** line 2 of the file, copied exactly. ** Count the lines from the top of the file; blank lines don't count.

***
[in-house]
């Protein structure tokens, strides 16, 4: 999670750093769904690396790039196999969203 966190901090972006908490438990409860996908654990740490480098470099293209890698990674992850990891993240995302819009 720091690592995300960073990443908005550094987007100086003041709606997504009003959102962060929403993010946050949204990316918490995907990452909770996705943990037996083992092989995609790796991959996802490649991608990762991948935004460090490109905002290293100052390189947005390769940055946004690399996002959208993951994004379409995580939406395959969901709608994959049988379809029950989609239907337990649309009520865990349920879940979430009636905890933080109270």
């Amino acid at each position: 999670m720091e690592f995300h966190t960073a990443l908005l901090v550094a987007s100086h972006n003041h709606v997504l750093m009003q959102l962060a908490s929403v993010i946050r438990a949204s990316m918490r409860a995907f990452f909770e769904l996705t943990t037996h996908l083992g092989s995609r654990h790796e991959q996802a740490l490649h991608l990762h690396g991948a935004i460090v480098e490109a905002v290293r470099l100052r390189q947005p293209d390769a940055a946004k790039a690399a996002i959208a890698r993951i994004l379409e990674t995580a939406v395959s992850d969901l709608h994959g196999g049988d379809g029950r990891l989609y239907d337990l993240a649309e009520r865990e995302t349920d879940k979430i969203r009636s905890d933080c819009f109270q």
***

């Protein structure tokens, strides 16, 4: 999670750093769904690396790039196999969203 966190901090972006908490438990409860996908654990740490480098470099293209890698990674992850990891993240995302819009 720091690592995300960073990443908005550094987007100086003041709606997504009003959102962060929403993010946050949204990316918490995907990452909770996705943990037996083992092989995609790796991959996802490649991608990762991948935004460090490109905002290293100052390189947005390769940055946004690399996002959208993951994004379409995580939406395959969901709608994959049988379809029950989609239907337990649309009520865990349920879940979430009636905890933080109270």